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France: liberty, equality, and fraternity – but no burqas

After Sarkozy's speech, France divided over prospect of ban.

By Staff writer / June 23, 2009

Two women, one wearing the niqab, a veil worn by the most conservative Muslims that exposes only a woman's eyes, right, walk side by side, in the Belsunce district of downtown Marseille, central France, Friday. The French government's spokesman says he favors the creation of a parliamentary commission to study the small but growing trend of burqa wear in France.

Claude Paris/AP



Leading Muslims and the media in France here have indicated general support of French president Nicolas Sarkozy's striking comments Monday that the burqa cover for Muslim women is "not welcome on French soil," though opinion is divided on whether the president's cultural stricture should be extended to an outright ban of the burqa for women.

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On Tuesday, a diverse group of French lawmakers announced a six-month study to see if a ban is warranted on the black veil, known in the Gulf states as a niqab, and in northern Pakistan and Afghanistan as a burqa.

President Sarkozy, in the first address in 136 years before a joint session of the French parliament and standing in the opulent Versailles Palace, took on the burqa in hard terms – a guaranteed headline maker – as part of a larger state-of-the-union-style speech.

"In our country, we cannot accept that women be prisoners behind a screen, cut off from all social life, deprived of all identity," he said, going on to call it a form of "subservience" – not religious garb.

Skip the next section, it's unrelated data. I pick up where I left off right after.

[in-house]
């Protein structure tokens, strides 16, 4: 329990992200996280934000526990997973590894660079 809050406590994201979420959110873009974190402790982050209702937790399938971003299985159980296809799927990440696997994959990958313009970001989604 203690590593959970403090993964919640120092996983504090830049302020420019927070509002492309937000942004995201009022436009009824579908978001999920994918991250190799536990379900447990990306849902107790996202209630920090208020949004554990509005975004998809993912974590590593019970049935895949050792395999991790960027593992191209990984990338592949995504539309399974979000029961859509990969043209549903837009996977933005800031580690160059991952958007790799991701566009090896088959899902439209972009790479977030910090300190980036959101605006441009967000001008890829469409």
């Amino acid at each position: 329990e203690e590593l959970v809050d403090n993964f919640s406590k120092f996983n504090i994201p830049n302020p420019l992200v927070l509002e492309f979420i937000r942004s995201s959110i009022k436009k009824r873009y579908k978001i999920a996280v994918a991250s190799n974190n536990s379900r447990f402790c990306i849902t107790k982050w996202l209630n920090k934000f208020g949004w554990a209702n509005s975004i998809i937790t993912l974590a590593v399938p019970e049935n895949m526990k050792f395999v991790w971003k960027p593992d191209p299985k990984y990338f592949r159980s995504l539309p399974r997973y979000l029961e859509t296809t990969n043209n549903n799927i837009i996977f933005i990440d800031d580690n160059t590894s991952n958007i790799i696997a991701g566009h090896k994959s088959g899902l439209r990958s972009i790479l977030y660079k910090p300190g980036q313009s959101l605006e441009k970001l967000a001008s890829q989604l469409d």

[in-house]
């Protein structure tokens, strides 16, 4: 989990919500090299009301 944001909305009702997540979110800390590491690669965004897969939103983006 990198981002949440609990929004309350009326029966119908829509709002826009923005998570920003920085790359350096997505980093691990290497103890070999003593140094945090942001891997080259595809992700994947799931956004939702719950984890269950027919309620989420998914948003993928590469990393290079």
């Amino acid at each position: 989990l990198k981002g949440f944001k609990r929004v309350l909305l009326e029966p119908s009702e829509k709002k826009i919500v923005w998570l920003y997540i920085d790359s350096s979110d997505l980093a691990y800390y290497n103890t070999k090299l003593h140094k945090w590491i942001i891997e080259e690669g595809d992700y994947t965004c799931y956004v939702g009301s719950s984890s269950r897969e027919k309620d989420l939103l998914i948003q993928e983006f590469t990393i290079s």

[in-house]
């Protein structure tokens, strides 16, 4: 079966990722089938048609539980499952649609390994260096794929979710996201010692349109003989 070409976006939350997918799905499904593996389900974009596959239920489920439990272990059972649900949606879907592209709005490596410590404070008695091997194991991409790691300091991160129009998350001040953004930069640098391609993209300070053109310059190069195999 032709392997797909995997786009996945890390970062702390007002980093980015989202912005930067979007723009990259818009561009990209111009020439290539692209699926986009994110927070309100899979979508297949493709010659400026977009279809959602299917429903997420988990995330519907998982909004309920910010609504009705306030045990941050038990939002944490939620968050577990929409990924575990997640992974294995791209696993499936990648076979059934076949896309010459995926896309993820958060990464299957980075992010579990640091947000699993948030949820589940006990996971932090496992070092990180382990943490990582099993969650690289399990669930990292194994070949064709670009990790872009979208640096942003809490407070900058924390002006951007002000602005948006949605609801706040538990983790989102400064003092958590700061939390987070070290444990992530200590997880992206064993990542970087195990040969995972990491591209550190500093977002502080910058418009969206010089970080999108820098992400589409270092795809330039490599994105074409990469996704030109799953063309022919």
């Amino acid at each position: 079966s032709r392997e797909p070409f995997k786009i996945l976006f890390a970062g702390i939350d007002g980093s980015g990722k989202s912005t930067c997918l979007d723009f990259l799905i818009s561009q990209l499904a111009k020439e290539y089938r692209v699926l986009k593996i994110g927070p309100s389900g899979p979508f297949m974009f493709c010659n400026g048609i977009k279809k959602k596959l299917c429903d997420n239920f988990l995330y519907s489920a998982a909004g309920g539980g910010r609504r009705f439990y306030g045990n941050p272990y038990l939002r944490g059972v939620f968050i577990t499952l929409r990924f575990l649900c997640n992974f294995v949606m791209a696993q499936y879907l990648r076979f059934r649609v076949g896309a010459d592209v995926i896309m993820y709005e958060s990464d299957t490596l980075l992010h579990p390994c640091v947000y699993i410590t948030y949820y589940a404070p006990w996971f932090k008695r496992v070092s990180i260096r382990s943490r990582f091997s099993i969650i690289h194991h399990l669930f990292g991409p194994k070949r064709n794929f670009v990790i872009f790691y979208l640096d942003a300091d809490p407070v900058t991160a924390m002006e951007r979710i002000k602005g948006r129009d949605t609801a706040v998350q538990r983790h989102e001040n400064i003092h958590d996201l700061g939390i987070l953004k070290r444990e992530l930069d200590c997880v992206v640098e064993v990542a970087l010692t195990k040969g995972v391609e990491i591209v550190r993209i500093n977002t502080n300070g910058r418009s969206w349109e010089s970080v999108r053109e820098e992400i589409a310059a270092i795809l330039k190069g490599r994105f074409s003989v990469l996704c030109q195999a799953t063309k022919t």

France has the largest Muslim population, some 5 million people, in Europe. In reacting to Sarkozy, Mohammed Moussaoui, head of the French Council of Muslim Faith, the first official Muslim group in France, says that wearing the burqa in a secular modern state itself "runs the risk of stigmatizing Islam."

But he added that most French Muslims emphatically opposed a ban, saying it threatened religious freedoms, and that "there are other ways of handling this than passing a law."

Muslim head scarves for woman have been a social and legal flash point in France for nearly 20 years. In March 2004, head coverings for Muslim girls and women were forbidden in public schools as part of a larger ban on "ostentatious religious clothing and symbols" that included large crosses and Jewish yarmulkes. The burqa is a more extreme form of covering, utilizing a slit or screen for vision.

Headlines for head scarves?

In downtown Paris, burqas are rarely seen – save around high-priced hotels and nearby shopping centers, which draw Gulf-state tourists. Their growth in the suburbs remains apocryphal, says Jean Bauberot, sociologist at the School for Advanced Studies in Paris.

"There are no statistics on the wearing of the burqa," Mr. Bauberot says, adding that "for a calm, rational debate we need knowledge. But in recent days, several people seem to have found an answer even before making an inquiry!"

Sarkozy's flashing anti-burqa rhetorical sword at Versailles, home of "the Sun King" Louis XIV, came as something of a surprise.